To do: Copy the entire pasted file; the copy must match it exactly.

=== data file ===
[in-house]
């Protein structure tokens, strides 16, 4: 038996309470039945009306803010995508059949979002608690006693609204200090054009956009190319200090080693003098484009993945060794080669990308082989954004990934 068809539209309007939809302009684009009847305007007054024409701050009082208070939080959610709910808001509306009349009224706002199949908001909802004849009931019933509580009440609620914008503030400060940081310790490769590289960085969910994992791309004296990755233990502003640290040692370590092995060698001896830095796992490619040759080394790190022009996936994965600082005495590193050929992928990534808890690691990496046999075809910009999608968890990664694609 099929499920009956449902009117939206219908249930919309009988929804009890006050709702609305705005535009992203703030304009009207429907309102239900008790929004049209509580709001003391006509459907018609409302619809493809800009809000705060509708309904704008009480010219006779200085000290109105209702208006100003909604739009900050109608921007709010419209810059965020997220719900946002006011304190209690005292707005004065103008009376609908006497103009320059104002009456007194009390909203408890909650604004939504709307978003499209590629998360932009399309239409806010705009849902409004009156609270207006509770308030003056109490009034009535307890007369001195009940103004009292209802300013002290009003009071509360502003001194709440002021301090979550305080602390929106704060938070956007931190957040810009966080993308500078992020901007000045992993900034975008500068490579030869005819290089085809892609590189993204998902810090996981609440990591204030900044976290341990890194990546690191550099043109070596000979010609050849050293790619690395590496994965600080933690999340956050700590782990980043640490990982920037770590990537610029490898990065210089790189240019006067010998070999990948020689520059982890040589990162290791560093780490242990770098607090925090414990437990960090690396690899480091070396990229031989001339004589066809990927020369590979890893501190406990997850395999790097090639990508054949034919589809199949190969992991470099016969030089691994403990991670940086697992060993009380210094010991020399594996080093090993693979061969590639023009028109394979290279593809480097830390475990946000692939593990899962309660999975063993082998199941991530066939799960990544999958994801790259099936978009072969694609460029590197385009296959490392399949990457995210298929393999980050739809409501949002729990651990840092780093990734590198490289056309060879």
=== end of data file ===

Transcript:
[in-house]
């Protein structure tokens, strides 16, 4: 038996309470039945009306803010995508059949979002608690006693609204200090054009956009190319200090080693003098484009993945060794080669990308082989954004990934 068809539209309007939809302009684009009847305007007054024409701050009082208070939080959610709910808001509306009349009224706002199949908001909802004849009931019933509580009440609620914008503030400060940081310790490769590289960085969910994992791309004296990755233990502003640290040692370590092995060698001896830095796992490619040759080394790190022009996936994965600082005495590193050929992928990534808890690691990496046999075809910009999608968890990664694609 099929499920009956449902009117939206219908249930919309009988929804009890006050709702609305705005535009992203703030304009009207429907309102239900008790929004049209509580709001003391006509459907018609409302619809493809800009809000705060509708309904704008009480010219006779200085000290109105209702208006100003909604739009900050109608921007709010419209810059965020997220719900946002006011304190209690005292707005004065103008009376609908006497103009320059104002009456007194009390909203408890909650604004939504709307978003499209590629998360932009399309239409806010705009849902409004009156609270207006509770308030003056109490009034009535307890007369001195009940103004009292209802300013002290009003009071509360502003001194709440002021301090979550305080602390929106704060938070956007931190957040810009966080993308500078992020901007000045992993900034975008500068490579030869005819290089085809892609590189993204998902810090996981609440990591204030900044976290341990890194990546690191550099043109070596000979010609050849050293790619690395590496994965600080933690999340956050700590782990980043640490990982920037770590990537610029490898990065210089790189240019006067010998070999990948020689520059982890040589990162290791560093780490242990770098607090925090414990437990960090690396690899480091070396990229031989001339004589066809990927020369590979890893501190406990997850395999790097090639990508054949034919589809199949190969992991470099016969030089691994403990991670940086697992060993009380210094010991020399594996080093090993693979061969590639023009028109394979290279593809480097830390475990946000692939593990899962309660999975063993082998199941991530066939799960990544999958994801790259099936978009072969694609460029590197385009296959490392399949990457995210298929393999980050739809409501949002729990651990840092780093990734590198490289056309060879």